Imagine what it must be like to walk within the canopy of an enchanted forest and to experience life in the tree tops. SANBI & the Kirstenbosch Botanical Gardens imagined just that and set a process in place to make it real. `The Boomslang’ as the Kirstenbosch Treetop Canopy Walk has been nicknamed by the project team is one of the legacy projects celebrating the Centenary of one of the most beautiful botanical gardens in the world. It is also a celebration of the diversity of Southern African trees and is OPEN to the public.
I joined an Arbor Week (2 – 6 September 2013) `tour and tale’ of the construction of the Treetop Canopy Walk and was enthralled. It promises to be an exciting 3D experience of the Enchanted Forest at Kirstenbosch with views of the gardens and Cape Town through a pallet of leaves.
Adam Harrower the Kirstenbosch horticulturalist responsible for the Arboretum was our enthusiastic guide. He showed us drawings and a model of how the Canopy Walk has been designed to suggest the ribbed skeleton of a huge snake. The Boomslang Canopy walk starts a few meters from a giant wild almond
which was planted by Jan van Riebeeck as part of his famous protective hedge in 1660. The Treetop Walk rises gradually from the forest floor to snake in a gentle crescent to a high point of 11m just below the canopy of the tallest trees. It then sweeps back to earth 140m from its take off point. The structural elements are galvanised steel with a slatted wooden walkway and curved wooden handrails. It will be powder coated with `Kirstenbosch Green’ commented Adam and he looked at the pallet of green leaves surrounding us with a vaguely amused expression that says: ”Don’t ask me which best acknowledges Kirstenbosch Green”. It is anticipated that the steel mesh walls will gradually become a part of the enchanted forest as creepers cover the structure. The canopy walk will cost in the region of R4 million and is being funded entirely from bequests, one of the largest being the Mary Mullins bequest.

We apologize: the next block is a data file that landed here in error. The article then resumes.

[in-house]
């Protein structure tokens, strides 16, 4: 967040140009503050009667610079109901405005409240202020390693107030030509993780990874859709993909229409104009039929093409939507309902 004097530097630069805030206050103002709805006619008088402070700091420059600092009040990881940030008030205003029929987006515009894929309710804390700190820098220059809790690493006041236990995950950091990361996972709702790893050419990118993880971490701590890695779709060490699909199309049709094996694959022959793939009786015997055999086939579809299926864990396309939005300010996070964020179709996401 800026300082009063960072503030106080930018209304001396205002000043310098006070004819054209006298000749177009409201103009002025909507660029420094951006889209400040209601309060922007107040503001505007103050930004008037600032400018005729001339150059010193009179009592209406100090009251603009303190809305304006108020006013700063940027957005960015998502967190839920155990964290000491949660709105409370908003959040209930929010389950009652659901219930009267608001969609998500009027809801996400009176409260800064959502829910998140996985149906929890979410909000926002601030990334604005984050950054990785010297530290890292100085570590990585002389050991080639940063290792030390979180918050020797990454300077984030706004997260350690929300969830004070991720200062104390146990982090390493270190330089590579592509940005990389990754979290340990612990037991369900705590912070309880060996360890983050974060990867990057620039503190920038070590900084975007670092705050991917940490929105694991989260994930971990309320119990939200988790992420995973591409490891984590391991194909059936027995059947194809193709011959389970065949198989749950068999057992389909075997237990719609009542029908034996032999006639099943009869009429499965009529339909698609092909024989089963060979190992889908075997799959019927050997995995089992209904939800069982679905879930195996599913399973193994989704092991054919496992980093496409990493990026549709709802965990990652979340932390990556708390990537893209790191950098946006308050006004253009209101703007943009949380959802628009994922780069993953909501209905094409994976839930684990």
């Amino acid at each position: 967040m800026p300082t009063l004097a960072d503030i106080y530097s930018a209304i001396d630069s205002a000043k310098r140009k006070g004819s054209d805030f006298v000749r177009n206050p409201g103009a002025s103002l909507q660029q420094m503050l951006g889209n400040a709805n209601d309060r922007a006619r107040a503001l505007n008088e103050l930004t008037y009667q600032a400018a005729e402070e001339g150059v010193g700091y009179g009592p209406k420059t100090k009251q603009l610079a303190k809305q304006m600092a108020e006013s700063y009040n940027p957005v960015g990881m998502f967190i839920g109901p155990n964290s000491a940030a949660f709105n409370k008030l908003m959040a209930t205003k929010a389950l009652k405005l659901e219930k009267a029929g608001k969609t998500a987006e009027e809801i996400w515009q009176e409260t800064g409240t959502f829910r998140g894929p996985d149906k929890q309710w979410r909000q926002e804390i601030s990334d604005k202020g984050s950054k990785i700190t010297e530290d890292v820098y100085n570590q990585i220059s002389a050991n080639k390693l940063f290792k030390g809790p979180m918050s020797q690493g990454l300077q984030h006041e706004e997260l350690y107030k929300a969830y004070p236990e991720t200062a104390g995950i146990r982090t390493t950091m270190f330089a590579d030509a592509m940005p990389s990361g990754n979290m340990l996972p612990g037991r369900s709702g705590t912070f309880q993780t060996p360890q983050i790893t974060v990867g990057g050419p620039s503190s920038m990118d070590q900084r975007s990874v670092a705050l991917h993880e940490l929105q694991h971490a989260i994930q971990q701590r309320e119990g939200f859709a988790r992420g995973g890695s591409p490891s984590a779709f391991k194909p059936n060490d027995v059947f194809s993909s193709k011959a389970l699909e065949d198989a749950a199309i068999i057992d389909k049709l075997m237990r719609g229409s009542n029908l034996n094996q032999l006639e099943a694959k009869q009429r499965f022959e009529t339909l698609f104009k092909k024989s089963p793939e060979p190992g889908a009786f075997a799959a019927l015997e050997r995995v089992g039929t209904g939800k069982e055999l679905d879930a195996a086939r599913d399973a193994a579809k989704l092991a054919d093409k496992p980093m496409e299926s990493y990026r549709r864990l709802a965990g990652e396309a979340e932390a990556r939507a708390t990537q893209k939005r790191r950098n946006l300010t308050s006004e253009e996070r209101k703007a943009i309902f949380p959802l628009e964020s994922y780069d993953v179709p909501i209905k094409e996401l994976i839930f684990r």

It was clear from looking at the drawings that architects Mark Thomas and Christopher Bisset (Mark Thomas Architects) in conjunction with Henry Fagan (HENRY FAGAN & PARTNERS structural and civil engineers) are creating an attractive engineering structure that will harmonize with the forest setting. The load bearing strength of steel means that the number of people using the treetop walkway does not need to carefully controlled. The steel design also means that fewer supporting columns are required with a corresponding reduction in disturbance to the forest floor.
Selecting the specific route between the trees has required as much attention to detail as the structure itself. Apparently the Enchanted Forest on the site of the Arboretum is one of the newer horticultural areas at Kirstenbosch. Over 450 indigenous trees from Southern Africa grow here and while a number are older that Kirstenbosch’s 100 years, many were planted about 20 years ago by Dr. Ernst van Jaarsveld.
With the opening of the Treetop Canopy Walkway visitors to Kirstenbosch can experience the Enchanted Forest from a boomslang’s perspective. Up here you may catch glimpses of katydid crickets and bright caterpillars or watch the interactions of foraging birds instead of their momentary silhouette against the sky. Perhaps, best of all is the opportunity to witness the trees’ celebration of seasons of flowers and berries and new growth. My guess is that it will become one of the most popular of Kirstenbosch’s many attractions.
KimK 6 September 2013
Photo of the Artists impression of the Treetop Canopy Walk for Kirstenbosch came from http://www.sanbi.org/news/look-out-big-boomslang-kirstenbosch-summer